Sundance 2023 Review: SORCERY, Essential Chilean Anti-Colonialist Narrative

Lead Critic; San Francisco, California
 Sundance 2023 Review: SORCERY, Essential Chilean Anti-Colonialist Narrative

Chiloé Island lies off the southwestern coast of Chile. It’s a lush, verdant island, filled with rolling hills, forests, and farmland.

Over millennia, it’s been home first to indigenous people, chief among them the Huilliche, and then, like most of South/Latin America, Spanish conquistadores and European settlers, most of Spanish descent, each new wave displacing the indigenous people through the use of firearms and religion, principally Roman Catholicism.

By intention and purpose, Catholicism was — and to a large extent, still continues to be — used to eradicate the pre-Christian traditions of the Huilliche, in turn forcing them to reject their own long-held beliefs as witchcraft or sorcery.

The seemingly never-ending conflict between Catholicism and the Western colonialism it represents on one side and the indigenous traditions of the Huilliche people on the other animates co-writer/director Christopher Murray’s (The Blind Christ, Propaganda, Manuel de Ribera) latest film, Sorcery (Brujería), a deeply felt, empathetic, anti-colonialist, historical drama.

Set in the final years of the 19th century, Sorcery centers primarily on Rosa Raín (Valentina Véliz Caileo), a young Huilliche woman who, in working as a housekeeper for a family of German farmers, has learned German along with adopting their Christian beliefs. Whether Rosa holds those beliefs seriously or simply as a means of blending in with a White Christian family ultimately doesn’t matter: Her subservience and submissiveness can’t save her father when, after a German farmer accuses Rosa’s father of being involved in an act of resistance and sabotage (i.e., incapacitating or killing his sheep), he doesn't hesitate to release his dogs, viciously murdering him as a result.

If Rosa wasn’t aware of the harsh, unforgiving reality of living, let alone surviving, under Chilean, non-indigenous rule, she learns it soon after her father’s death. The nearby town’s mayor claims he can’t do anything: Dogs can’t be prosecuted for murder under Chilean law.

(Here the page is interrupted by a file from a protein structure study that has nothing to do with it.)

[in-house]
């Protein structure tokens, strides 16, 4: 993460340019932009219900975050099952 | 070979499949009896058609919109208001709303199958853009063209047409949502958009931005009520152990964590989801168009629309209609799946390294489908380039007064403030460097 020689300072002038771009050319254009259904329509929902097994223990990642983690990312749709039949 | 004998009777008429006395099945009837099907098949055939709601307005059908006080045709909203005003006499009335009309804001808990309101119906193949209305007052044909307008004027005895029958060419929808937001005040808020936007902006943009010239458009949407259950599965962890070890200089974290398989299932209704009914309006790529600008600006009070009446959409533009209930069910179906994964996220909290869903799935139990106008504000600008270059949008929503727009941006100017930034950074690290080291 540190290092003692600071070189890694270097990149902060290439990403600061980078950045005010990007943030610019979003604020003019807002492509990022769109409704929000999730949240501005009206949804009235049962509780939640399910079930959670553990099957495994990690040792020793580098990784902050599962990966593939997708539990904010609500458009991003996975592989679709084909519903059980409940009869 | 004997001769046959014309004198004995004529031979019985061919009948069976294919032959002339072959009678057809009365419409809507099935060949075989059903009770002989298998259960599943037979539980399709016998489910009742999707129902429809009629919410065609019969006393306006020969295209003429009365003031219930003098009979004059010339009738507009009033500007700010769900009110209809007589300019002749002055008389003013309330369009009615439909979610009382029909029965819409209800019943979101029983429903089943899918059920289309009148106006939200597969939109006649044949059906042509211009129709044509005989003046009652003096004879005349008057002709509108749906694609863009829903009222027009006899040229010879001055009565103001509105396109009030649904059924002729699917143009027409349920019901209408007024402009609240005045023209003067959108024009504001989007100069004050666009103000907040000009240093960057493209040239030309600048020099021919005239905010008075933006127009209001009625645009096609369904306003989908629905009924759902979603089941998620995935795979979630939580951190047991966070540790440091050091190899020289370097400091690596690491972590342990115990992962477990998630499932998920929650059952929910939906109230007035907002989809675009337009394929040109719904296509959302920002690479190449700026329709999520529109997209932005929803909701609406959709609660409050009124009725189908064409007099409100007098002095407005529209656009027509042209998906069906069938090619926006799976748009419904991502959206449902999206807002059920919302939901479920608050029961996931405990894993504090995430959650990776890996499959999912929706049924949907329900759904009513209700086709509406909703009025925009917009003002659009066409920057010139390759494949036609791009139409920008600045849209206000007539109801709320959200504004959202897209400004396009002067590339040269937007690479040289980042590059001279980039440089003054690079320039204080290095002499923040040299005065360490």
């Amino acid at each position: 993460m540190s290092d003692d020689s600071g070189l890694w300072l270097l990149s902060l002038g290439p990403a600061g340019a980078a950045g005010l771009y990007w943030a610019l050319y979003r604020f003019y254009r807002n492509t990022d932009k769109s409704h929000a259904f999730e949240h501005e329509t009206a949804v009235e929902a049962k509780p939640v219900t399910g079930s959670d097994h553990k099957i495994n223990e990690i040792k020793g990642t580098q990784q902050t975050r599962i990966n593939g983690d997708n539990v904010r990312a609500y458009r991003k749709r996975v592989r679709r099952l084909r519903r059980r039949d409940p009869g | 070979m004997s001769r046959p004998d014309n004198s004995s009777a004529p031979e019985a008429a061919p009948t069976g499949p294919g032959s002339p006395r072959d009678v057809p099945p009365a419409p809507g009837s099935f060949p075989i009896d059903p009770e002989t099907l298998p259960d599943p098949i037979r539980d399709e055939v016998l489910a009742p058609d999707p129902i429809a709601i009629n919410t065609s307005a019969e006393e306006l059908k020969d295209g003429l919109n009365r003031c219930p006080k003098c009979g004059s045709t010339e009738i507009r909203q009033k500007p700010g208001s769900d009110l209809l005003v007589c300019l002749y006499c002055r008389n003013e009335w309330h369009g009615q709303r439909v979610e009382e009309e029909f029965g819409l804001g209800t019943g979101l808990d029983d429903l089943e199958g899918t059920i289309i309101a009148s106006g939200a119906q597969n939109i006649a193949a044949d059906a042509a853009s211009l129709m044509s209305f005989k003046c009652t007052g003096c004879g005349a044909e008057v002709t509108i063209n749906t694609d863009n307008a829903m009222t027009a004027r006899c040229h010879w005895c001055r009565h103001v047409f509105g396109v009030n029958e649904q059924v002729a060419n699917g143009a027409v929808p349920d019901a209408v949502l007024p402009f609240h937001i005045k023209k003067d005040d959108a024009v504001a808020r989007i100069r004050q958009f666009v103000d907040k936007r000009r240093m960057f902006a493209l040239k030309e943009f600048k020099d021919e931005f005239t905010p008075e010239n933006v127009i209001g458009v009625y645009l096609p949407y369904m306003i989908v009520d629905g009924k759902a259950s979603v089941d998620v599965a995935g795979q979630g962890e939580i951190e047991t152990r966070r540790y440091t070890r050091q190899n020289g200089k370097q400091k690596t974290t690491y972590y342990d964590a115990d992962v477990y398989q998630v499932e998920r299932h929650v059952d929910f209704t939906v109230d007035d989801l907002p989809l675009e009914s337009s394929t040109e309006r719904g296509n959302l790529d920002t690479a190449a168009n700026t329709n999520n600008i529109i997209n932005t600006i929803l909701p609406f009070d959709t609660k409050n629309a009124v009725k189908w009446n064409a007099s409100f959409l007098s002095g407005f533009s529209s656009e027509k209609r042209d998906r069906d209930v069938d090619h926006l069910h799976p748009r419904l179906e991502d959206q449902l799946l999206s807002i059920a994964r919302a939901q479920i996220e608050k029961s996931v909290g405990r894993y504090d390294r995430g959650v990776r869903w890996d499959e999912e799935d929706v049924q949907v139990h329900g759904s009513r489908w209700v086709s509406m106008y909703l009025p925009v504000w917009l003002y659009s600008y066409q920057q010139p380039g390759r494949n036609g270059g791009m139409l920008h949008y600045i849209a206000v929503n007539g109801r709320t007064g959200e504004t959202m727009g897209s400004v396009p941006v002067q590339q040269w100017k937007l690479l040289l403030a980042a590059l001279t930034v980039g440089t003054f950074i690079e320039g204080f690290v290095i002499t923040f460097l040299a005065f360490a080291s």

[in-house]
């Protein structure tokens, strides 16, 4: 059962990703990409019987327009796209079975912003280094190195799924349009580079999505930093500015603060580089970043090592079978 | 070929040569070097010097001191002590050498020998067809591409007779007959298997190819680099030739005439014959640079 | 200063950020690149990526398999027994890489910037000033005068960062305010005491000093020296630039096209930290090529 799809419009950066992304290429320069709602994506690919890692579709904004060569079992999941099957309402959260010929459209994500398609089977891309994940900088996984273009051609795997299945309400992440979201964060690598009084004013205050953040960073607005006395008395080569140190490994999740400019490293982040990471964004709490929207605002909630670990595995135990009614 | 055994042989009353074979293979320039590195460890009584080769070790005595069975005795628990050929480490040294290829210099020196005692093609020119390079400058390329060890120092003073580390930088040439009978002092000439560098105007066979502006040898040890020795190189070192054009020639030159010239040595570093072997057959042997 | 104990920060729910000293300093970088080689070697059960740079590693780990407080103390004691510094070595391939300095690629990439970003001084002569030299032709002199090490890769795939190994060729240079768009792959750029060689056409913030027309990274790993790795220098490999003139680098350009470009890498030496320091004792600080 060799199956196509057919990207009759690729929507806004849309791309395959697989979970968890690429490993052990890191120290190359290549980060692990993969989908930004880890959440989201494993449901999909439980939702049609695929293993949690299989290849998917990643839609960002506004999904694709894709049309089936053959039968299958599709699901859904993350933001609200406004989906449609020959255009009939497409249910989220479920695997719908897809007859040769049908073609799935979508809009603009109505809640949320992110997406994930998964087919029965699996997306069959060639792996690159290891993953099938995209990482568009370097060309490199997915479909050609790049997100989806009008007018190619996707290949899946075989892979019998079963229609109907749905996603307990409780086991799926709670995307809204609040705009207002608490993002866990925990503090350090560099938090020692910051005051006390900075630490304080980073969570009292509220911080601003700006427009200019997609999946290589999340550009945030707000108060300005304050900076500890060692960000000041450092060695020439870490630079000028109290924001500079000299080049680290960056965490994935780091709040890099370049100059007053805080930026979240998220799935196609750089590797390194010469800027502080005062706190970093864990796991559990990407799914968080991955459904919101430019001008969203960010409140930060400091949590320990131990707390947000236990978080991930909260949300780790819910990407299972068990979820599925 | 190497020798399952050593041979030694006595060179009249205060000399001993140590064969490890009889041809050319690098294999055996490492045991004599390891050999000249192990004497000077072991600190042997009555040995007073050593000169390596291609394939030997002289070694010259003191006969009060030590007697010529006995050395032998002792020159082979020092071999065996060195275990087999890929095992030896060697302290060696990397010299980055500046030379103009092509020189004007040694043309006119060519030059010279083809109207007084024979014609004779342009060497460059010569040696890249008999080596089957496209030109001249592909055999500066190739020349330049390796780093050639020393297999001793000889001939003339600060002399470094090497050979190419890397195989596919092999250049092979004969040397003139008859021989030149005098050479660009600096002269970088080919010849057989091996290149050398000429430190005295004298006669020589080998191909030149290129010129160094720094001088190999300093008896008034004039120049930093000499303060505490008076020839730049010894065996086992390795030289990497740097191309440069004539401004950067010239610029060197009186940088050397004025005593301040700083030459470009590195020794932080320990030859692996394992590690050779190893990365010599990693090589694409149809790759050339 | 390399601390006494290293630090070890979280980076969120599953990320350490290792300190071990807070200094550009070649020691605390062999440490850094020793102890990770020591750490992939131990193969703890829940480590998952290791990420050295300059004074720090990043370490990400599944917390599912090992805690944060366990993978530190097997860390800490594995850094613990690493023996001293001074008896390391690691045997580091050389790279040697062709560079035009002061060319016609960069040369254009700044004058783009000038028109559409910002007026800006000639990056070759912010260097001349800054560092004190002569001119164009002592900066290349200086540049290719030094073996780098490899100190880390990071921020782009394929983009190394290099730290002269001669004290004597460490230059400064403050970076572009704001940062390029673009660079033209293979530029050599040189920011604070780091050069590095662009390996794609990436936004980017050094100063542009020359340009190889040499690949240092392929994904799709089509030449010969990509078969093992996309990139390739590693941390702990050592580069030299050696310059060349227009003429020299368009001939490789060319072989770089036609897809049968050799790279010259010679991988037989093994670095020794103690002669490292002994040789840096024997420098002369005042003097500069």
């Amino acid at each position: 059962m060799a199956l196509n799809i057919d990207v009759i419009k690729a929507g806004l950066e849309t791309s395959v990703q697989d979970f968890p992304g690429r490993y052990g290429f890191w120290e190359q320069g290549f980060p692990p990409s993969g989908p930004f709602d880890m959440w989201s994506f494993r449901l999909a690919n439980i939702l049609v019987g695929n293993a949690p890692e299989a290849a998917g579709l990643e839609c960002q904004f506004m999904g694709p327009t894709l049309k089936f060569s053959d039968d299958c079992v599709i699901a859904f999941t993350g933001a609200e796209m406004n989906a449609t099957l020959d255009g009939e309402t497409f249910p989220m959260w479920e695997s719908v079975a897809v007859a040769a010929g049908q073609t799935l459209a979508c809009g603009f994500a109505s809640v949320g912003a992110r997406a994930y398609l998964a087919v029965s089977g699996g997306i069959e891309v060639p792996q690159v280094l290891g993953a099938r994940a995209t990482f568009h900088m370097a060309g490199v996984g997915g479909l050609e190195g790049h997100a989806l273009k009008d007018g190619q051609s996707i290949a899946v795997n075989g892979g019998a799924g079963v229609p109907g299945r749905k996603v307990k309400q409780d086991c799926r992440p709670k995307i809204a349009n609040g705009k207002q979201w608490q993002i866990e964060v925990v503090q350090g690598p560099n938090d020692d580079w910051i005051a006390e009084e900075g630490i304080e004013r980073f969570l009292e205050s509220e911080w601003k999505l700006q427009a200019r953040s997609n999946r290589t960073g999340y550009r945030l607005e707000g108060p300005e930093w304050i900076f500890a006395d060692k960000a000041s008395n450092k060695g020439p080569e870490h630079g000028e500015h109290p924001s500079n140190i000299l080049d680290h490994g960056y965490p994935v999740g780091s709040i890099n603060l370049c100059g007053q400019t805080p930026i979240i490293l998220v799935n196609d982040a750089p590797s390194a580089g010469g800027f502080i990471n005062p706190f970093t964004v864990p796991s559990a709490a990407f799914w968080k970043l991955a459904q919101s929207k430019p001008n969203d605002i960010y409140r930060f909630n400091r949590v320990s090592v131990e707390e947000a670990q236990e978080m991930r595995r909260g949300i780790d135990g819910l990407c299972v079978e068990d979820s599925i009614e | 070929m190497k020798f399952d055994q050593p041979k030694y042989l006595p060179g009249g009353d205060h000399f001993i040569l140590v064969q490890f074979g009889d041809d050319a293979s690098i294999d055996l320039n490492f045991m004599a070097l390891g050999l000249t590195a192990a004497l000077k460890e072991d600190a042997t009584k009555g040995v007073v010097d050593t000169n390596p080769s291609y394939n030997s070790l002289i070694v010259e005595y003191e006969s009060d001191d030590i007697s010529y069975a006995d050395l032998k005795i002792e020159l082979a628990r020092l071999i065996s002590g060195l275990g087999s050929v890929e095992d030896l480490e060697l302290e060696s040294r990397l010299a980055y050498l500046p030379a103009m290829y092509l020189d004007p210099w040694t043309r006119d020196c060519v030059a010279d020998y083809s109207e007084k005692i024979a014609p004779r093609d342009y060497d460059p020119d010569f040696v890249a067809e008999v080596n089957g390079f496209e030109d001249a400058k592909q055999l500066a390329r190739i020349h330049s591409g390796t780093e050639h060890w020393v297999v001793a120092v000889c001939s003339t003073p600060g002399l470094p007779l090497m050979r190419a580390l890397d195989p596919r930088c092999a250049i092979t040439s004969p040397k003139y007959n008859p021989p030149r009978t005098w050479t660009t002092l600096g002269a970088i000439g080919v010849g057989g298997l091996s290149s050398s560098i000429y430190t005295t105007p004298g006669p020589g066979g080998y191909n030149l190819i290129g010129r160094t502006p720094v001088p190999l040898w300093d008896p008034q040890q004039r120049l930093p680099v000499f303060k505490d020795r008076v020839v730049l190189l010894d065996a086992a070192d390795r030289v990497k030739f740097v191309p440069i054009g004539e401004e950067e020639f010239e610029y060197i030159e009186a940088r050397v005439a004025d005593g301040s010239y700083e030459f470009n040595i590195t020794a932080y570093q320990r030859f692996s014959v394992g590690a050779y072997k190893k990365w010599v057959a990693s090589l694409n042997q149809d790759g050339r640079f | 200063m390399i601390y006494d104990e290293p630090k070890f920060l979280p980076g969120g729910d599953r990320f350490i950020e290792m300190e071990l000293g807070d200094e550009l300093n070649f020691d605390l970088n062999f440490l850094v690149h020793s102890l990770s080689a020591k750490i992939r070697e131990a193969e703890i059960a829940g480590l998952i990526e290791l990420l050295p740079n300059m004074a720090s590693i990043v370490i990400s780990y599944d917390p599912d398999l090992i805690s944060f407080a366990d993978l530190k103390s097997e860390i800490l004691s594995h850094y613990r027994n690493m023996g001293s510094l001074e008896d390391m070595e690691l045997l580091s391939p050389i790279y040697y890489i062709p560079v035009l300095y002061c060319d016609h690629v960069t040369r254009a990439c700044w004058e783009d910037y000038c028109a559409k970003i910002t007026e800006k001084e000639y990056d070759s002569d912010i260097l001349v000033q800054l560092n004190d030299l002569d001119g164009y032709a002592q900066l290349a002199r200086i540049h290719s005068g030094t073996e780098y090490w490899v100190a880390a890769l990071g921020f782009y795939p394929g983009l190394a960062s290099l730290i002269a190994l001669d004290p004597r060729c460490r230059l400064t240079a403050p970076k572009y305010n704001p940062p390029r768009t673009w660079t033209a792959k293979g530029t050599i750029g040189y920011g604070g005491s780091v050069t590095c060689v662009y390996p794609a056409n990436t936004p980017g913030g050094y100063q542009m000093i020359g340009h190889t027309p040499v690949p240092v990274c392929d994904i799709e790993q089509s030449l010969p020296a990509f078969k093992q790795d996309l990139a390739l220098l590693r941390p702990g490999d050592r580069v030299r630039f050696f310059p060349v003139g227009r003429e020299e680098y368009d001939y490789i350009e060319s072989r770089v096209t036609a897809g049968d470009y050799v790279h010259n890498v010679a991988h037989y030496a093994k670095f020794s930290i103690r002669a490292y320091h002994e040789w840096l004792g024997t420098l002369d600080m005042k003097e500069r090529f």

It’s also an easy out and a lesson to Rosa that the lives of indigenous people are worth less than livestock or domesticated animals. Rosa’s desire for justice or revenge, however, doesn’t diminish.

Instead, it grows and festers, driving every decision Rosa makes, including a first, tentative attempt to involve an older Huilliche man, Mateo (Daniel Antivilo), considered a sage in the ways of pre-Christian myths and traditions. He’s also rumored to be the head of the Recta Provincia, “a state within a state” organized and run by the Huilliche people themselves.

Sorcery repeatedly contrasts Mateo’s teachings based around healing, accommodation, and resistance (where needed), with Rosa’s unquenchable desire for justice or revenge (to Rosa, they share the same meaning). The increasingly ambiguous plot turns — they can be interpreted naturally or supernaturally — result in the sudden disappearance of two German colonists, the subsequent capture and imprisonment of Huilliche men deemed responsible, and Rosa’s attempts to navigate a safe, welcoming space for herself and safe passage for her people to retain their indigenous traditions without interference from the Chilean government.

Elevated by a strong central performance by Valentina Véliz Caileo, whose quiet expressivity conveys a multitude of emotions, thoughts, and feelings, and richly textured cinematography by Maria Secco (This Is Not a Comedy, Wind Traces, The Golden Dream), and a subtlety evocative score by Leonardo Heiblum (Maria Full of Grace), Sorcery stands out as a critique of European colonialism and imperialism and a young indigenous woman’s unique coming of age and into power.

Sorcery premiered at the 2023 Sundance Film Festival.

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Christopher MurrayDaniel AntiviloMaria SeccoSorceryValentina Véliz Caileo

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